[00:02:19] And with the salt, we can actually create that hash password. And it's basically talking to bcrypt. We're going to say hashSync because this one is asynchronous. Why I'm not using the asynchronous API, I could, but you simplify a little bit the code, I'm using the sync API. So we don't need to deal with responses in the async world.
[00:02:43] HTTP response with the async world are not so simple, okay? So many way, just to make the code cleaner to understand. So we're going to take the password that is coming from the body and the salt that we have just created, and that's going to give us a string.
[00:03:01] It's a text, so the result is a text, not an array buffer or something like that. It's a text, and that's what we're going to save in the database. So if someone is hacking my server and getting the database, so he or she will get not the password as plain text, but as a hash.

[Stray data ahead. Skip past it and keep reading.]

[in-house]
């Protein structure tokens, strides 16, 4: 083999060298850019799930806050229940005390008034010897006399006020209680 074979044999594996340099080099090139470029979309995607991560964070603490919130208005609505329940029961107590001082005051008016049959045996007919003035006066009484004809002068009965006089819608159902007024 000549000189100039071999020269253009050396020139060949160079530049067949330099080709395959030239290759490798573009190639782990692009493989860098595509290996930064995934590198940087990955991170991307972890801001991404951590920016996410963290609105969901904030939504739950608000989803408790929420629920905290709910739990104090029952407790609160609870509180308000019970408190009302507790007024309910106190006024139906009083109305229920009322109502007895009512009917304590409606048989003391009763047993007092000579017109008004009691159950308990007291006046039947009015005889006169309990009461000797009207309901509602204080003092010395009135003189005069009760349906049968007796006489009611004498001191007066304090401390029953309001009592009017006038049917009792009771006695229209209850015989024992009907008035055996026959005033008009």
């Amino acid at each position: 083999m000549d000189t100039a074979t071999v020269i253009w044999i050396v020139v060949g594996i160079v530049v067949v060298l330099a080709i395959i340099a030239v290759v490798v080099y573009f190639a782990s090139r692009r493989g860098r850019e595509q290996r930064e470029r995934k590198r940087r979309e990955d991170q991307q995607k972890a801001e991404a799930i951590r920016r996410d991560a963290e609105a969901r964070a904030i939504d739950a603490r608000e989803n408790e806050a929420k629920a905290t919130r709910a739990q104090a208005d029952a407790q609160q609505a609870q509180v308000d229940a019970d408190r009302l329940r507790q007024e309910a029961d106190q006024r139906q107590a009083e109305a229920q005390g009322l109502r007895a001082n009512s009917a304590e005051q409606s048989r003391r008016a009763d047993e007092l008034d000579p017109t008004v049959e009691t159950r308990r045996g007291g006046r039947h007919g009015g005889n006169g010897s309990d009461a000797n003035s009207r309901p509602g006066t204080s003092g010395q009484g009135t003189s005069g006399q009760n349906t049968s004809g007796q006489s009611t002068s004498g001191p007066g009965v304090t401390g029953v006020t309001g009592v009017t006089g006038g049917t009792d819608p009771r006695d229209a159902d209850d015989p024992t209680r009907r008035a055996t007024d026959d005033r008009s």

[00:03:24] It's better. It's not 100% secure, but better than not having a hash. That means that now, you cannot see the password, you cannot send the password by email. If you have a recover password, now it's more a reset password, Okay? Make sense? And that's for now, despite the TODO for Data Validation that we're not doing, the rest, I think, it's fine.
[00:04:01] And just because we are here, we can also create the endpoint for login. So it's also a post, and the route will be auth/login. Request response is always the same thing. I'm old school, so you will see I'm using the semicolons [LAUGH] all the time, is in my brain.
[00:04:25] So unless I'm writing Swift or Kotlin, where it's not mandatory, yeah, in shell script, I tend to use semicolon. So if you don't like them, that's okay, you can remove them. At least on Node.js, on client side, it might be a problem when you're using, it depends on the library that you're using to compress your code.